The new Fotokite Phi is the smallest, lightest GoPro-carrying quadcopter on the market, but that’s not why it’s got us so excited – the big deal about this little flyer is that it requires next to no effort to fly, even indoors.
Much as we love DJI’s Phantom range, those camera-toting ‘copters still require a fair bit of skill and experience to fly safely, especially indoors (and we have the dinged-up coffee table and tattered houseplants to prove it…). The Phi, on the other hand, does pretty much all the flying for you, thanks to its tether.
We got the chance to see the Phi up close during a demo last week (check the video below to see it in action) and were suitably impressed with how simple it was to operate, and how steadily it hovered once in the air.
This is a drone on a leash (hence the “kite” part of its name), and the user can control its height and distance (up to 26 feet/8m) by paying out or reeling in the cable, and its position by moving the cable in the desired direction. And because it’s tethered to the user, there’s no scenario where it can fly anywhere you don’t want it to. It’s not for nothing that its creator, Sergei Lupashin, describes it as “a cross between an airborne pet and a Steadicam in the sky”. In fact, the Phi user-friendly approach to aerial photography means it’s already finding use with news outlets, including the BBC.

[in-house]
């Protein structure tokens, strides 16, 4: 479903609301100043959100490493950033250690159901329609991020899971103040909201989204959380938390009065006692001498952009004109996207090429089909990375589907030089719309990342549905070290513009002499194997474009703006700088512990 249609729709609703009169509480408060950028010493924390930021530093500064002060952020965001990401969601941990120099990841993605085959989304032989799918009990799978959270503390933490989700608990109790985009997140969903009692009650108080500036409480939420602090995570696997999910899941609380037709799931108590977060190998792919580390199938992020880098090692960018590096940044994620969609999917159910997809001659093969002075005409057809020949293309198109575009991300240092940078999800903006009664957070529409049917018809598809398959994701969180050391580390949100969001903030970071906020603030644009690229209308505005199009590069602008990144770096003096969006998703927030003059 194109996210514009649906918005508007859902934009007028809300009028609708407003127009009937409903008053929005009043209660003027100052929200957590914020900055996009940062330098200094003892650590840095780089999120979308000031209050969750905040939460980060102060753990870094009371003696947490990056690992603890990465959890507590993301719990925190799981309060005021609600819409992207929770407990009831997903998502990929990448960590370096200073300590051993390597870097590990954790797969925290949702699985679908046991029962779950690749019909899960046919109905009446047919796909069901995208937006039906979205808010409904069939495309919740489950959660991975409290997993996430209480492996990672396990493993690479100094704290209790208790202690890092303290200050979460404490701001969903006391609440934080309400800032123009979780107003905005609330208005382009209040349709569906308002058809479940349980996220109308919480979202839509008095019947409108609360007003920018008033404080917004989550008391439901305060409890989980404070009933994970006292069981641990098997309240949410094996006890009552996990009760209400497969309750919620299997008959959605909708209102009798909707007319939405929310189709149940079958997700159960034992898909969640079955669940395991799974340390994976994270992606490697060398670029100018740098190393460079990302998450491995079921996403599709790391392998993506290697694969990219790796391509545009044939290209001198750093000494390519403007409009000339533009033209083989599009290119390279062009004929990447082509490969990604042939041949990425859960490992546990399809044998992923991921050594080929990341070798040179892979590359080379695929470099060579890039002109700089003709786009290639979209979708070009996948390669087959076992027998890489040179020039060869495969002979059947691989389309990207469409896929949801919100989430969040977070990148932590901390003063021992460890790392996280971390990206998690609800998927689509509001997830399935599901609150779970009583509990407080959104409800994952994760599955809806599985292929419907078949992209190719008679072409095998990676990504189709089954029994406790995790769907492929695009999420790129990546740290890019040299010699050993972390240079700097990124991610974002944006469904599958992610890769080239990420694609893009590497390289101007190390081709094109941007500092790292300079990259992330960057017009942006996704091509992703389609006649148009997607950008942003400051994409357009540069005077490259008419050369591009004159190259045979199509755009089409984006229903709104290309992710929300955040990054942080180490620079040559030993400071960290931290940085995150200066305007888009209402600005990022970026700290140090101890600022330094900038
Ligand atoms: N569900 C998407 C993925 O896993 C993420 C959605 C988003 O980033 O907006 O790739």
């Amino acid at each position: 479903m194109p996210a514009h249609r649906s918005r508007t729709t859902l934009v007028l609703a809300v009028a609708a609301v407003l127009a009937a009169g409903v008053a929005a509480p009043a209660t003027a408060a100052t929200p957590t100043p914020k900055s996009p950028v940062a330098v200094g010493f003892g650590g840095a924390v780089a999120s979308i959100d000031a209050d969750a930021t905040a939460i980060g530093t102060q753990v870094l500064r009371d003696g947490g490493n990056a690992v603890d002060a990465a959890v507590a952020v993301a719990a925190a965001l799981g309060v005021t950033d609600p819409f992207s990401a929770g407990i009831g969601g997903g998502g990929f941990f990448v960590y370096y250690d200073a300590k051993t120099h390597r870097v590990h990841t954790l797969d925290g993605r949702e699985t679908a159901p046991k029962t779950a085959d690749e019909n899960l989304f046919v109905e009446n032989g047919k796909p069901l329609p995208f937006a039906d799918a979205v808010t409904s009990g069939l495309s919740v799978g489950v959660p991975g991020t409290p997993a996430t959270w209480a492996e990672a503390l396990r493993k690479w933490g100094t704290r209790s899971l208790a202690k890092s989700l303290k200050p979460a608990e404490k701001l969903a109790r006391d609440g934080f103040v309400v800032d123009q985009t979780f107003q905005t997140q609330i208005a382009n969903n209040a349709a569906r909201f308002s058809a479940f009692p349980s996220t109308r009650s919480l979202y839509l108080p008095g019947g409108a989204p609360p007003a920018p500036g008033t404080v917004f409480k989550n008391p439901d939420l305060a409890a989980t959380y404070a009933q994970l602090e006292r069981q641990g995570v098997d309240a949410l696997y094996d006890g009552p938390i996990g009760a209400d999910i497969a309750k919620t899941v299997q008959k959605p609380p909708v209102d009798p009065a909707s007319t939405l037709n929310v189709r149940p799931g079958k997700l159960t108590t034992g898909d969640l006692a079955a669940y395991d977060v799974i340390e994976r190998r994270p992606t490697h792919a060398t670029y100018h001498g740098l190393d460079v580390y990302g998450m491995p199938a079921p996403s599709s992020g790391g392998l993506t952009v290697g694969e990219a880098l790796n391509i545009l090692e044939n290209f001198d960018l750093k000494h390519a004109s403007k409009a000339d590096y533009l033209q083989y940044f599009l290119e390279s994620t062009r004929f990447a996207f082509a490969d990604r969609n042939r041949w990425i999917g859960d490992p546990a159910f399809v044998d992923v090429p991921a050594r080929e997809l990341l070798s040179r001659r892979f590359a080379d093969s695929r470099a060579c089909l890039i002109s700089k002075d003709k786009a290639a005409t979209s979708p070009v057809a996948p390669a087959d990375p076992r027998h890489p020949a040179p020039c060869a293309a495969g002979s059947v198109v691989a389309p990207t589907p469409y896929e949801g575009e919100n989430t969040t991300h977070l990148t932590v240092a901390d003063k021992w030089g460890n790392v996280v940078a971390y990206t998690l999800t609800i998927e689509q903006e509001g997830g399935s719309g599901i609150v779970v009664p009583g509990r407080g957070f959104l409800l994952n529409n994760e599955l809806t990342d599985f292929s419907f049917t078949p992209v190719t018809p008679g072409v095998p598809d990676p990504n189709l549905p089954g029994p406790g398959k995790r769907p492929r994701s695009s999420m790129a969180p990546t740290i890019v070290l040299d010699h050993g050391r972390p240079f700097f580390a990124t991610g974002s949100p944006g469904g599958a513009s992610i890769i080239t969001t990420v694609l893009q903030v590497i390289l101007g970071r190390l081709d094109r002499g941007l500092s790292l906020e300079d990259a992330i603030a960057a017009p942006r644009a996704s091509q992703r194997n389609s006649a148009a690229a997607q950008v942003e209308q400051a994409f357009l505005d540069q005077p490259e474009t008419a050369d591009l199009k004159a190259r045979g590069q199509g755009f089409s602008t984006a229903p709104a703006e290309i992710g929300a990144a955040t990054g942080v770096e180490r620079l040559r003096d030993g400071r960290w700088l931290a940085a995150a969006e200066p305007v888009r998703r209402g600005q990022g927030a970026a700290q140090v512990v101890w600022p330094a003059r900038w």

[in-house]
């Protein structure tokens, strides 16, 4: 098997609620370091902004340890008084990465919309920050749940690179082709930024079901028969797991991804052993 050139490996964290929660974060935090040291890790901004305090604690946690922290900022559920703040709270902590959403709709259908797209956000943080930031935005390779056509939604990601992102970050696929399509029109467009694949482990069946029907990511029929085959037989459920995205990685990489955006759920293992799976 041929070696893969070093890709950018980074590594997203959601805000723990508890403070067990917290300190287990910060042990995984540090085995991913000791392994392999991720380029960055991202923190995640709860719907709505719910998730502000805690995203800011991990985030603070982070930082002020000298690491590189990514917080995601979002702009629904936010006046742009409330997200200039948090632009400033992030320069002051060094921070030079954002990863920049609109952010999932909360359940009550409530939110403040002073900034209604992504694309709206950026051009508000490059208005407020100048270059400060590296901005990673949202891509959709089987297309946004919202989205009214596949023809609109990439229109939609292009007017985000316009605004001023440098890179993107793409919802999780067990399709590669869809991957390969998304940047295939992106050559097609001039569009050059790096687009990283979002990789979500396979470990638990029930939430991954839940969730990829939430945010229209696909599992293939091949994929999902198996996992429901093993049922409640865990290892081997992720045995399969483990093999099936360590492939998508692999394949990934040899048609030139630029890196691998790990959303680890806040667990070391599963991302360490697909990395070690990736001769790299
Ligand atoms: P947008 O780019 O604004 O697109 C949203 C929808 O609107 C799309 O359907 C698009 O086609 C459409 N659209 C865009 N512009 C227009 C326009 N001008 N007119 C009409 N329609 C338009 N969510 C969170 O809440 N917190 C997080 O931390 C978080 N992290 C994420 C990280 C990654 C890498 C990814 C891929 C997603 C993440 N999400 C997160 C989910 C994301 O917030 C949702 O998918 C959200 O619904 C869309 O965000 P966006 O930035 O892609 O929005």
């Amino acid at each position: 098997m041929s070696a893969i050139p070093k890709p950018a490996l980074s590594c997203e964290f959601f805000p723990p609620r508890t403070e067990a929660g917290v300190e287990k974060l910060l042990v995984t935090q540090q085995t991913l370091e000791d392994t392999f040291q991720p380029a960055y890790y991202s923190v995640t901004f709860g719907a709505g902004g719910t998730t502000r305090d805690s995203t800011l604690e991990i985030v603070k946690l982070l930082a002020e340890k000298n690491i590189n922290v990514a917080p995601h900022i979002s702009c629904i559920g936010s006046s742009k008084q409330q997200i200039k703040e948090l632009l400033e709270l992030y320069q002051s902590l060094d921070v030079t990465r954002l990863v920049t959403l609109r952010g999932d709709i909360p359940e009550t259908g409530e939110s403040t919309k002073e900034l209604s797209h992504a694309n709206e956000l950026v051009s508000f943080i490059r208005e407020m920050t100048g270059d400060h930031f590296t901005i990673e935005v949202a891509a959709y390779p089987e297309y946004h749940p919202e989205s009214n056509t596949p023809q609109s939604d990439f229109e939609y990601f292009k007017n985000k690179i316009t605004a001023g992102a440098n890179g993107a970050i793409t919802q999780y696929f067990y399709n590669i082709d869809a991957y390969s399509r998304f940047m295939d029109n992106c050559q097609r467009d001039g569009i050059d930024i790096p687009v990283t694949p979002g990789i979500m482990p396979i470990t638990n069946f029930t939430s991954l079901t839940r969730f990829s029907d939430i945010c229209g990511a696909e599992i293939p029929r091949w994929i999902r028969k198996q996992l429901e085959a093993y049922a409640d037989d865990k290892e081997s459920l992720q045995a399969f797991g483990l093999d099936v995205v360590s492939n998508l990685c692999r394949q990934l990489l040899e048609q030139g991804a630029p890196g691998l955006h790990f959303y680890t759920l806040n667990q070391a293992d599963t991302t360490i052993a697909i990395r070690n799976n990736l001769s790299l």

The makers, who today launched an Indiegogo campaign to fund the production of a consumer version of the Phi, claim it will have enough battery power for 15 minutes of flight time per charge, and that it’s able to carry GoPro Hero 3, 3+ and 4 camera models. It also folds down into a compact carrying cylinder, which makes it a lot easier to lug around than other GoPro-equipped drones.
If you’re quick you can secure one of the first Fotokite Phis off the production line by pledging US$349 to the campaign (if you're very quick, you might even get one for US$249 or US$299). The company says that, once the Phi actually arrives in shops, it’ll cost more like $500. That price doesn't include a GoPro, by the way.
While the Phi might appear to be a direct rival to DJI's drones, it's definitely aimed at a different market. Currently it's designed purely for indoor use, as its frame is 3D printed and therefore might struggle to withstand the rigours of the great outdoors; an injection-moulded version will follow, assuming the project gets its Indiegogo funding, and that'll be a lot sturdier. It's also likely to be classed as a "propelled blimp" rather than a drone, which means there'll be fewer restrictions as to where you fly it and the qualifications you need for commercial use.